“When we saw it,” Post said, “we all collectively started weeping a little bit.”

Whitney purchased the stone and gifted it to the Smithsonian, along with a $5 million endowment. In 2013, Whitney provided the National Museum of Natural History with its largest education donation to date: a $13 million gift in support of Q?rius (pronounced “curious”), which created the Coralyn W. Whitney Science Education Center.

On Thursday, visitors to the National Museum of Natural History were the first to see the “Whitney Flame Topaz.” It occupies a display case all its own in the gallery occupied by other famous gems, such as The Hope Diamond. The gem is positioned vertically and backlit to emphasize its fiery color.

The Smithsonian’s gem and mineral collection, with 10,000 gems and 375,000 mineral specimens, is one of the largest of its kind in the world. The museum is open daily from 10 a.m. to 5:30 p.m. (closed Dec. 25). Admission is free.

Credit: Photo by Donny Bajohr, Smithsonian. Screen captures via

Music Friday: Lauv Wears This Bracelet to Preserve the Memories of a Love That Got Away

Welcome to Music Friday when we bring you fresh songs with jewelry, gemstones or precious metals in the title or lyrics. Today, 24-year-old Lauv wears a special piece of jewelry to preserve the memories of a love that got away in his 2018 release, “Bracelet.”

In the intensely personal song that draws on his experiences as a music tech major at New York University, Lauv (whose birth name is Ari Leff) recounts a bad breakup that left him with a bracelet and wounded heart.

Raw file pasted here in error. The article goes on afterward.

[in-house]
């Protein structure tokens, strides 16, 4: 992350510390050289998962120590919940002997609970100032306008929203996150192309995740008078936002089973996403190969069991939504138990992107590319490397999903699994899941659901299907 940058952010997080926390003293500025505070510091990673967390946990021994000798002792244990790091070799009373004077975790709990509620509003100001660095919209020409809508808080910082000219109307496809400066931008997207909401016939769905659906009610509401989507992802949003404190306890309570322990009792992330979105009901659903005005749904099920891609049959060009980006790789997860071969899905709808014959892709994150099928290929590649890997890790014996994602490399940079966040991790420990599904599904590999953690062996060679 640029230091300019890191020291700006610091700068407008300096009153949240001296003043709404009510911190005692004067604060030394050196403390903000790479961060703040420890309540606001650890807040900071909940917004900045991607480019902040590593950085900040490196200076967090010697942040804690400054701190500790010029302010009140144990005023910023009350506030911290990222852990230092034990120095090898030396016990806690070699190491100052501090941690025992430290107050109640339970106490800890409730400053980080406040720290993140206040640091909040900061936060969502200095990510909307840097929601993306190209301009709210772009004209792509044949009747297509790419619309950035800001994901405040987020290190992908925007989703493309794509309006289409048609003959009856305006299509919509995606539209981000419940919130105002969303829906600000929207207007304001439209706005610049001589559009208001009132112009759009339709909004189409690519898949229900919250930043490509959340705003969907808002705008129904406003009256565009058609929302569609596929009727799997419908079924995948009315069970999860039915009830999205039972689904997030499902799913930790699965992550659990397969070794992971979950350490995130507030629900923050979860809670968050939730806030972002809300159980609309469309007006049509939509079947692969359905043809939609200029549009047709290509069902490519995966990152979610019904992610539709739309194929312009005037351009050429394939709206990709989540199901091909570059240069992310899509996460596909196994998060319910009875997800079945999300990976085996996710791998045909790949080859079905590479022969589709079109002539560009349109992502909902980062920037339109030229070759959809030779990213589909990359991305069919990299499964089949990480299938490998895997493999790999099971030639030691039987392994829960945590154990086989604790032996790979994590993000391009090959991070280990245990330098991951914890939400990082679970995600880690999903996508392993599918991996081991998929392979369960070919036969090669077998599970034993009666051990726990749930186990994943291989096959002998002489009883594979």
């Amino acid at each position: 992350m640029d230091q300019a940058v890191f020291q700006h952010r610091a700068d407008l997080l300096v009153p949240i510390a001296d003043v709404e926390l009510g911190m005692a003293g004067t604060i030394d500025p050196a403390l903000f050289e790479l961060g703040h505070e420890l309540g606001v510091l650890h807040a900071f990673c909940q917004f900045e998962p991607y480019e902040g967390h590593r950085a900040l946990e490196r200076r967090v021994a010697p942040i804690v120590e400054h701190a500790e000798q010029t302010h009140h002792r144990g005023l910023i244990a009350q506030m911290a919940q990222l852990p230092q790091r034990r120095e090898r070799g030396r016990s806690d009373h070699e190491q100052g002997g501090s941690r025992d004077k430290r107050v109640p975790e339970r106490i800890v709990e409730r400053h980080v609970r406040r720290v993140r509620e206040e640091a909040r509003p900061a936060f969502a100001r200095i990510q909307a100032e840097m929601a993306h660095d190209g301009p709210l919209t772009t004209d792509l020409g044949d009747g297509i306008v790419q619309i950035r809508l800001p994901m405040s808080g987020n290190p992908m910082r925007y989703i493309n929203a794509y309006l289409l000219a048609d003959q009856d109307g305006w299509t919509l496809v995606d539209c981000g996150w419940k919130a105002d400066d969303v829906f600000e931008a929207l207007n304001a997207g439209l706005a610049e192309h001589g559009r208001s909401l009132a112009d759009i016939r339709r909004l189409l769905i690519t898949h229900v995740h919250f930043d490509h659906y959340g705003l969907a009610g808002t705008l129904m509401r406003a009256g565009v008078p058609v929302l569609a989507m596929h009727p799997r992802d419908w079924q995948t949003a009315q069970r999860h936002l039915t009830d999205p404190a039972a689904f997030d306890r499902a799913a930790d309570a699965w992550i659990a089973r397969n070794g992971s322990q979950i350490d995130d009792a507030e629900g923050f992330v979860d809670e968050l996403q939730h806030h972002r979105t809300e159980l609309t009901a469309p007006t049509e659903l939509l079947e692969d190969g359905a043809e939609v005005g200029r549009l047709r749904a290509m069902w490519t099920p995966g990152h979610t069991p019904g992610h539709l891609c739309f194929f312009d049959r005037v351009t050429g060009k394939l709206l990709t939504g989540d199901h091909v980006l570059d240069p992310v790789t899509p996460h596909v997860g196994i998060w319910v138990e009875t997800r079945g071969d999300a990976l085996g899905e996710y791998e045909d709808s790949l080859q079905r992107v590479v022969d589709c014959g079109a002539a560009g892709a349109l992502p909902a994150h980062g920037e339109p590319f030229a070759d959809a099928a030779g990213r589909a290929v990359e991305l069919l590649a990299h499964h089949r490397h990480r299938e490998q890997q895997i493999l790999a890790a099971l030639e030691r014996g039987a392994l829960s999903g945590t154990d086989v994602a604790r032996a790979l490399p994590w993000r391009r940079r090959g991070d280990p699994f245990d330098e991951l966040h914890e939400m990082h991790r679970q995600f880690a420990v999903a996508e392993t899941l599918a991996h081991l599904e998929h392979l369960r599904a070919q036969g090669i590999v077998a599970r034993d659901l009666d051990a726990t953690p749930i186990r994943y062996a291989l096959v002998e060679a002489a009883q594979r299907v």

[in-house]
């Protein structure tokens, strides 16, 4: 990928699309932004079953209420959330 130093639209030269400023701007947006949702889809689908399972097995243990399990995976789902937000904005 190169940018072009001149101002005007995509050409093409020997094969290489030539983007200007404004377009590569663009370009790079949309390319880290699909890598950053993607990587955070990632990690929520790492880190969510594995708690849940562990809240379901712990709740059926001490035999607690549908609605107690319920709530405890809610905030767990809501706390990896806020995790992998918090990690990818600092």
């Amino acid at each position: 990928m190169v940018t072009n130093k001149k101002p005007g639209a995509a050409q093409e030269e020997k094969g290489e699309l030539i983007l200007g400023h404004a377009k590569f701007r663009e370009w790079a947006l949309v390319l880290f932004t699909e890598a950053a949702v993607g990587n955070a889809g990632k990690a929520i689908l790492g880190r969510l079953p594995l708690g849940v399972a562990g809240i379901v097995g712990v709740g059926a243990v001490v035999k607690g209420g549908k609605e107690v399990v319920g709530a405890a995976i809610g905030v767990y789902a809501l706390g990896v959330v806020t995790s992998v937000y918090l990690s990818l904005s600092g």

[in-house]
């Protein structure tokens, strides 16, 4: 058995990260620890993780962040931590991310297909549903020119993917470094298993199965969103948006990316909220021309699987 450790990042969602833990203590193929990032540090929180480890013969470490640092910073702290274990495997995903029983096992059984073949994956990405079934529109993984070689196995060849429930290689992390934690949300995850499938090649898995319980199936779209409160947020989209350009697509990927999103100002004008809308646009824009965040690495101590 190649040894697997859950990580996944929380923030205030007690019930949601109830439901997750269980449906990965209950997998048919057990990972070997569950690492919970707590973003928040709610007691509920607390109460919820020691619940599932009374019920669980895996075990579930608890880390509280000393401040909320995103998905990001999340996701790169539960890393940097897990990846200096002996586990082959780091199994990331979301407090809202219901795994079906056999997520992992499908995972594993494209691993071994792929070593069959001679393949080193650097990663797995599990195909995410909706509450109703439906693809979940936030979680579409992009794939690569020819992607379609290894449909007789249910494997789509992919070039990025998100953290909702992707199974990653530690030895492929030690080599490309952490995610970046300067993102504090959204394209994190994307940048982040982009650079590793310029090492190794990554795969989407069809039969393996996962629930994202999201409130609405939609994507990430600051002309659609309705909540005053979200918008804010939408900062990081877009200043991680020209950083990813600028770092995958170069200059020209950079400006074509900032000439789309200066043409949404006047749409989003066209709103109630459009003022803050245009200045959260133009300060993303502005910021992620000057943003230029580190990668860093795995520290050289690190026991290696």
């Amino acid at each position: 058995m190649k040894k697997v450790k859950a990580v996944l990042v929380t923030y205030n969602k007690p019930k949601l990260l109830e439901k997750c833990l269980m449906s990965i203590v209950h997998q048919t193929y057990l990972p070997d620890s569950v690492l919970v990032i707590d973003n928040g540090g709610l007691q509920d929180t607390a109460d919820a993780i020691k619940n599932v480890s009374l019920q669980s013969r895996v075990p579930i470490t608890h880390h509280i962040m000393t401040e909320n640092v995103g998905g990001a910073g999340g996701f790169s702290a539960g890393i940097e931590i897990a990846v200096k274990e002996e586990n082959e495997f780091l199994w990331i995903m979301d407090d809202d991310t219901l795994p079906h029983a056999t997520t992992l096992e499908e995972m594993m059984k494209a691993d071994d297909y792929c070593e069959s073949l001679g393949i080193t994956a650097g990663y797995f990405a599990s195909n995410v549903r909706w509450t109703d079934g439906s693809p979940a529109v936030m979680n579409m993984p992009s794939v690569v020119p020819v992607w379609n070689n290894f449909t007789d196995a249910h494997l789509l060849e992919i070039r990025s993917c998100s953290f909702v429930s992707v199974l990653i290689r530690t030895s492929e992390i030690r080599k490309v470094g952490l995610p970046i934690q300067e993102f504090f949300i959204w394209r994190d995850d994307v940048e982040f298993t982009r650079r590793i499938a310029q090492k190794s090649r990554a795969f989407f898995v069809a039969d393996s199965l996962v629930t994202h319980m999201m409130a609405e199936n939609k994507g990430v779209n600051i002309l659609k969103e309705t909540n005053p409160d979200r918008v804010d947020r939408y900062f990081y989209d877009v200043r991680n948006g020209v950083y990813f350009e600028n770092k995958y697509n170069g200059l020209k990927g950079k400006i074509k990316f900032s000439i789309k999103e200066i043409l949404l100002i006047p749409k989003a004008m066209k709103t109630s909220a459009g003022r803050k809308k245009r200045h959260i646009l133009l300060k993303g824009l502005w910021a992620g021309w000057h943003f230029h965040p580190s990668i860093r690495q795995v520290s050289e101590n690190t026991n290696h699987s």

He sings, “I used to have you, now I have this bracelet / I used to have you, now I have this bracelet / I let you go but baby I’m gonna wear it / Until I don’t need to / Until I don’t need you / All I know is I can’t face it.”

Later in the song, he wonders whether he should “toss” the bracelet because he doesn’t want to keep her figuratively wrapped around his wrist. But, the answer is always “No.” The bracelet preserves the memories of their love and he wakes up each morning missing her even more.

“Bracelet” appears as the 15th track of Lauv’s 2018 album, I Met You When I Was 18 (The Playlist). He subtitled the album “The Playlist” because he treated it as a work in progress, with new songs added periodically.

“This is my life, it’s a playlist,” he told Billboard magazine. “It’s an ongoing thing where I’m piecing together this chapter of my life when I was in New York, in my first serious relationship, trying to figure myself out. Like, here it is. And I’ve been building upon it just naturally.”

Lauv was born in San Francisco in 1994. His mother was of Latvian descent, so to honor her he took on the stage name “Lauv,” which mean “lion” in Latvian. Not coincidentally, Lauv’s given name, “Ari,” means “lion” in Hebrew. His zodiac sign is Leo.

Interested in music at a young age, Lauv took piano and viola lessons before favoring the guitar at the age of 11. He played in several bands in high school and eventually enrolled at NYU as a music technology major. His music writing style was heavily influenced by a Paul Simon interview, during which the legendary singer-songwriter revealed why, as an artist, it is important to get in touch with one’s innermost feelings. An emotional breakup in 2014 set Lauv’s creative juices flowing.